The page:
Apparently, in my review in OUTLOOK MAGAZINE of THE ELEPHANTA SUITE I managed to suggest that I didn't like the book. I'm not sure why this this happens -- this isn't the first time -- maybe because I prefer to use up my 300 words giving a reader a sense of what the book's about rather than how much I liked or disliked it.
Anyway -- just in case it isn't clear -- I DID like the book. Quite a bit. I've already bought my first give-away copy and plan several more and my house copy is "travelling".
The three long short stories ("novellas"? Am never very sure when a short story becomes a novella. I would call these short stories) that make up the book certainly aren't cute and cuddly. Each story involves American characters interacting with Indians, in India. Neither culture is presented with its best foot forward. The overwhelming characteristic that comes through is greed -- interlocking neatly in some ways, and then, disastrously NOT.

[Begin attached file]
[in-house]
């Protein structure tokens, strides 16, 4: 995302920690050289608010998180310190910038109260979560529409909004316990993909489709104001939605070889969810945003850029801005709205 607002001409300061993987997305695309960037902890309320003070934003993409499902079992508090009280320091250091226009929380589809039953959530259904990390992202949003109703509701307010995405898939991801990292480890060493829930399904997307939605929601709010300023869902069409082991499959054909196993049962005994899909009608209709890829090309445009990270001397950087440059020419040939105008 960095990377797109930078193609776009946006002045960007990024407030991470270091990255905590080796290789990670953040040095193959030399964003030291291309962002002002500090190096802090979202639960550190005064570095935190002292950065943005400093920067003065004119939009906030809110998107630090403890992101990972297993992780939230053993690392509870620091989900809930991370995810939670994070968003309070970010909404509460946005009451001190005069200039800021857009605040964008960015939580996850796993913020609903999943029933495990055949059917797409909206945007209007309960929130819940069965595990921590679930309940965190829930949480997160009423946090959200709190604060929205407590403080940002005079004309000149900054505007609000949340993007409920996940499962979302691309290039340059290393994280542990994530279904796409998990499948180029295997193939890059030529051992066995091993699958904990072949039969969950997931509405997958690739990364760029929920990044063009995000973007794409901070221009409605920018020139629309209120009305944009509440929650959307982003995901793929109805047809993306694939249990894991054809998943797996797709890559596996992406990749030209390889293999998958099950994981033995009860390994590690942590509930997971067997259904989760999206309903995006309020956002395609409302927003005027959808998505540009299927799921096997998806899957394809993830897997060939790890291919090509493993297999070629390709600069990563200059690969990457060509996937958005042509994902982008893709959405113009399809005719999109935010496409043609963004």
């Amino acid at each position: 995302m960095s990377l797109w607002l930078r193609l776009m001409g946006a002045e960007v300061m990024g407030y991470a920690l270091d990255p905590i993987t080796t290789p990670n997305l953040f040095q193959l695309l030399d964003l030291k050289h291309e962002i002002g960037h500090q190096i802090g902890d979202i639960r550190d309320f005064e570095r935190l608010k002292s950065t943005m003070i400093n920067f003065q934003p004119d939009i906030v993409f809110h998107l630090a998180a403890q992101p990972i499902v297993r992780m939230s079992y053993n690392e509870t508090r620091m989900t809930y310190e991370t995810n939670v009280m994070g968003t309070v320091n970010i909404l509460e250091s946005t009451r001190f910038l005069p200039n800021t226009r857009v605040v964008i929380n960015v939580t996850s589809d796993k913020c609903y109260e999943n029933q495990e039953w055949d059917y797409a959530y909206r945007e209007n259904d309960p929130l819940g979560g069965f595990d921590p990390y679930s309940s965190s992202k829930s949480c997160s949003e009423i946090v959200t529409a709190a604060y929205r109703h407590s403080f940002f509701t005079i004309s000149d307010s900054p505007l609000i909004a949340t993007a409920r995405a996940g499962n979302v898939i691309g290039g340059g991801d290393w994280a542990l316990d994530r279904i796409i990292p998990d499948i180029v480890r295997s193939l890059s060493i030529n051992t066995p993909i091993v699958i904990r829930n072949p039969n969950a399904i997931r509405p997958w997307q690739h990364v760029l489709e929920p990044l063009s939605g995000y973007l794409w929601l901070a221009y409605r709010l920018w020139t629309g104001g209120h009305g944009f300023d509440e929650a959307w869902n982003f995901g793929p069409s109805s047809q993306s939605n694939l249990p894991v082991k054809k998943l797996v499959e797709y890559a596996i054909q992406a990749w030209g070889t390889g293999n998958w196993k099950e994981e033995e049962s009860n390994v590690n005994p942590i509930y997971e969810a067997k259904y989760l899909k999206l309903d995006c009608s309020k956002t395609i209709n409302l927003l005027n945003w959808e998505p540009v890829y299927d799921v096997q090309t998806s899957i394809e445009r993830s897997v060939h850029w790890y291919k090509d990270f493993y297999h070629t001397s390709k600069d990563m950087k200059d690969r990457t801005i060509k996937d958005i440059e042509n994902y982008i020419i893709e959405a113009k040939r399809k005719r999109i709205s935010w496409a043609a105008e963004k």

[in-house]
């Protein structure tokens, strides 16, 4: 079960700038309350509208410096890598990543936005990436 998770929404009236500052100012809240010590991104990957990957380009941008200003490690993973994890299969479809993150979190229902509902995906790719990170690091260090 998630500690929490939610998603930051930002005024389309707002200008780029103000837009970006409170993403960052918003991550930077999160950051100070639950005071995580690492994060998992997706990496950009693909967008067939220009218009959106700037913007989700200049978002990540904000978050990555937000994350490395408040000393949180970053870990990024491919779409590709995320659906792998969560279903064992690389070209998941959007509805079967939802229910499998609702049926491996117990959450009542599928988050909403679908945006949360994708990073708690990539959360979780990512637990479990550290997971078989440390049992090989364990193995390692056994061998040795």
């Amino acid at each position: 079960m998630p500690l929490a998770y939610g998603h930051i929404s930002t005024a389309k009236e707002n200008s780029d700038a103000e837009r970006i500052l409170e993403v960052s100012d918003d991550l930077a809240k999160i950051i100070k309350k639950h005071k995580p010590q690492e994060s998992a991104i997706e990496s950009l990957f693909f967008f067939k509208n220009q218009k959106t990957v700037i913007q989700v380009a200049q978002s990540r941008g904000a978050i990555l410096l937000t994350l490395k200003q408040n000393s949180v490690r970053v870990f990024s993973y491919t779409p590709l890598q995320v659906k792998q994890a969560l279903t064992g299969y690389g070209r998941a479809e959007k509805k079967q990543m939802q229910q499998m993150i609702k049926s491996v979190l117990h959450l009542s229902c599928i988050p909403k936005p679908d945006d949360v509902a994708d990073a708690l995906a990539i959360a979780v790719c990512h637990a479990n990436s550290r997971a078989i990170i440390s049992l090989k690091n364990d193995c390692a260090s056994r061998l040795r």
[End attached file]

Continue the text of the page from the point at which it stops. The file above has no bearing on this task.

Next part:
What I always like about Theroux's prose is the clinical precision of his observations. He uses his characters like the subjects of a dissection, aimed at exposing one or two obscure glands, while he describes the ethos that surrounds the operation with a casual, throwaway flair. Ultimately, however, the "story" is secondary to the descriptions.
The picturesque India of tourist brochures is almost wholly obscured behind the maelstrom of crowds/dirt/beggars that assaults the senses of visitors from quieter, cooler climes. Many Indians regard this view of India as false and "colonial" (the epithet that Indian reviewers hurl at any foreign author who is less than enchanted by the subcontinent). I would call it "unsentimental" rather than colonial. Theroux's is the ultimate unsentimental gaze -- he reports on emotions without drowning in them -- and I thank him for his cool detachment.
Go on -- buy the book -- read it -- and pass it on. Especially to anyone planning a trip in this direction ...